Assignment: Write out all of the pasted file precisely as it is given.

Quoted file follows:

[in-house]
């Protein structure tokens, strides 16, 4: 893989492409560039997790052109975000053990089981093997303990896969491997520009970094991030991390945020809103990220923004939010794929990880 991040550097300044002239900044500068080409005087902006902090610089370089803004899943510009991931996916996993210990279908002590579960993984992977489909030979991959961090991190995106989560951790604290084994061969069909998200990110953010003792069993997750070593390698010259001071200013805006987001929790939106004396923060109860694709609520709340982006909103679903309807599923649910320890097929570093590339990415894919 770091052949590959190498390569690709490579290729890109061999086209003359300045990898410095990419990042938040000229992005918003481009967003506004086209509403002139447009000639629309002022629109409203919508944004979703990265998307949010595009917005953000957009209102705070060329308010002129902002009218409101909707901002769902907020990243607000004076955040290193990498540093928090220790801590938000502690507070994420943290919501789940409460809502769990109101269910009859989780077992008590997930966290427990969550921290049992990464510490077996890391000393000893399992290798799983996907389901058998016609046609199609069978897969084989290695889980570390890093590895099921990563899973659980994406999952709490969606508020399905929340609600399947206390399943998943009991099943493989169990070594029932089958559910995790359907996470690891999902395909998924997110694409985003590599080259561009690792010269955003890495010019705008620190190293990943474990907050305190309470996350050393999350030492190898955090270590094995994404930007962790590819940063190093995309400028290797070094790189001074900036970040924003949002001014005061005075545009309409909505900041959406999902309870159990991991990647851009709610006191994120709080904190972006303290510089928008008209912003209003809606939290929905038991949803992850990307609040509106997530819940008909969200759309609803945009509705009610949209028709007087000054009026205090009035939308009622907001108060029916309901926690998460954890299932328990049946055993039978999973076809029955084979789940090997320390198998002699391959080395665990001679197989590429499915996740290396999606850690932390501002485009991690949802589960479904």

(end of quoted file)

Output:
[in-house]
């Protein structure tokens, strides 16, 4: 893989492409560039997790052109975000053990089981093997303990896969491997520009970094991030991390945020809103990220923004939010794929990880 991040550097300044002239900044500068080409005087902006902090610089370089803004899943510009991931996916996993210990279908002590579960993984992977489909030979991959961090991190995106989560951790604290084994061969069909998200990110953010003792069993997750070593390698010259001071200013805006987001929790939106004396923060109860694709609520709340982006909103679903309807599923649910320890097929570093590339990415894919 770091052949590959190498390569690709490579290729890109061999086209003359300045990898410095990419990042938040000229992005918003481009967003506004086209509403002139447009000639629309002022629109409203919508944004979703990265998307949010595009917005953000957009209102705070060329308010002129902002009218409101909707901002769902907020990243607000004076955040290193990498540093928090220790801590938000502690507070994420943290919501789940409460809502769990109101269910009859989780077992008590997930966290427990969550921290049992990464510490077996890391000393000893399992290798799983996907389901058998016609046609199609069978897969084989290695889980570390890093590895099921990563899973659980994406999952709490969606508020399905929340609600399947206390399943998943009991099943493989169990070594029932089958559910995790359907996470690891999902395909998924997110694409985003590599080259561009690792010269955003890495010019705008620190190293990943474990907050305190309470996350050393999350030492190898955090270590094995994404930007962790590819940063190093995309400028290797070094790189001074900036970040924003949002001014005061005075545009309409909505900041959406999902309870159990991991990647851009709610006191994120709080904190972006303290510089928008008209912003209003809606939290929905038991949803992850990307609040509106997530819940008909969200759309609803945009509705009610949209028709007087000054009026205090009035939308009622907001108060029916309901926690998460954890299932328990049946055993039978999973076809029955084979789940090997320390198998002699391959080395665990001679197989590429499915996740290396999606850690932390501002485009991690949802589960479904």